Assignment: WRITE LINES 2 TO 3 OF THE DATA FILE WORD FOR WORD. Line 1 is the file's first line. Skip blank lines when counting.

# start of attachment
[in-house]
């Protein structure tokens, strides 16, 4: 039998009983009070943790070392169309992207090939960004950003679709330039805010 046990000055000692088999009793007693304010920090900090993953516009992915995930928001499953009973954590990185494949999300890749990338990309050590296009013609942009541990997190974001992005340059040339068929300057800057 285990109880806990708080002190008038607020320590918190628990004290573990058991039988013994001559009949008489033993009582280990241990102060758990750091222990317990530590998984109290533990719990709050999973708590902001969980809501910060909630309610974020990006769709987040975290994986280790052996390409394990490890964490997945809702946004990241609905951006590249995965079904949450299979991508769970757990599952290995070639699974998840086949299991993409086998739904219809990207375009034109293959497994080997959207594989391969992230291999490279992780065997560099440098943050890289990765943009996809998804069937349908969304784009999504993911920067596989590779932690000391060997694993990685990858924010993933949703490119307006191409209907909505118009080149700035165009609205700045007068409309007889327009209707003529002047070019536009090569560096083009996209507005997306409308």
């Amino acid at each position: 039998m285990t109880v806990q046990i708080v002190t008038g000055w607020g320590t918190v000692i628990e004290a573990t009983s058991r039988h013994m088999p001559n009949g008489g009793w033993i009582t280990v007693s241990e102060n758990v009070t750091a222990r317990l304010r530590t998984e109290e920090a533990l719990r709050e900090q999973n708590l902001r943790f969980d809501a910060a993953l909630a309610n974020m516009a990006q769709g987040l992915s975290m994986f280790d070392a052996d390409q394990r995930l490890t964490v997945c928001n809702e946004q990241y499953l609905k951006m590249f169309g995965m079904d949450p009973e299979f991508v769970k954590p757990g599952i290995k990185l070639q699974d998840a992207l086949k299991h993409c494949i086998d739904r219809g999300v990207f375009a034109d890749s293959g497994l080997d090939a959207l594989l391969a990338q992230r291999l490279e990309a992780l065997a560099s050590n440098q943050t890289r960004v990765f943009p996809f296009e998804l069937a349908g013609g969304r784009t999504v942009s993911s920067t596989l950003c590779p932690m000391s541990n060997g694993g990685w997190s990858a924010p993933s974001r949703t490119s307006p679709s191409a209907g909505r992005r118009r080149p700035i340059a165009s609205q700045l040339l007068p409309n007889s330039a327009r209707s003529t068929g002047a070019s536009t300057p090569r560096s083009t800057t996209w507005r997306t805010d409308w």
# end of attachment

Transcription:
């Protein structure tokens, strides 16, 4: 039998009983009070943790070392169309992207090939960004950003679709330039805010 046990000055000692088999009793007693304010920090900090993953516009992915995930928001499953009973954590990185494949999300890749990338990309050590296009013609942009541990997190974001992005340059040339068929300057800057 285990109880806990708080002190008038607020320590918190628990004290573990058991039988013994001559009949008489033993009582280990241990102060758990750091222990317990530590998984109290533990719990709050999973708590902001969980809501910060909630309610974020990006769709987040975290994986280790052996390409394990490890964490997945809702946004990241609905951006590249995965079904949450299979991508769970757990599952290995070639699974998840086949299991993409086998739904219809990207375009034109293959497994080997959207594989391969992230291999490279992780065997560099440098943050890289990765943009996809998804069937349908969304784009999504993911920067596989590779932690000391060997694993990685990858924010993933949703490119307006191409209907909505118009080149700035165009609205700045007068409309007889327009209707003529002047070019536009090569560096083009996209507005997306409308």
């Amino acid at each position: 039998m285990t109880v806990q046990i708080v002190t008038g000055w607020g320590t918190v000692i628990e004290a573990t009983s058991r039988h013994m088999p001559n009949g008489g009793w033993i009582t280990v007693s241990e102060n758990v009070t750091a222990r317990l304010r530590t998984e109290e920090a533990l719990r709050e900090q999973n708590l902001r943790f969980d809501a910060a993953l909630a309610n974020m516009a990006q769709g987040l992915s975290m994986f280790d070392a052996d390409q394990r995930l490890t964490v997945c928001n809702e946004q990241y499953l609905k951006m590249f169309g995965m079904d949450p009973e299979f991508v769970k954590p757990g599952i290995k990185l070639q699974d998840a992207l086949k299991h993409c494949i086998d739904r219809g999300v990207f375009a034109d890749s293959g497994l080997d090939a959207l594989l391969a990338q992230r291999l490279e990309a992780l065997a560099s050590n440098q943050t890289r960004v990765f943009p996809f296009e998804l069937a349908g013609g969304r784009t999504v942009s993911s920067t596989l950003c590779p932690m000391s541990n060997g694993g990685w997190s990858a924010p993933s974001r949703t490119s307006p679709s191409a209907g909505r992005r118009r080149p700035i340059a165009s609205q700045l040339l007068p409309n007889s330039a327009r209707s003529t068929g002047a070019s536009t300057p090569r560096s083009t800057t996209w507005r997306t805010d409308w």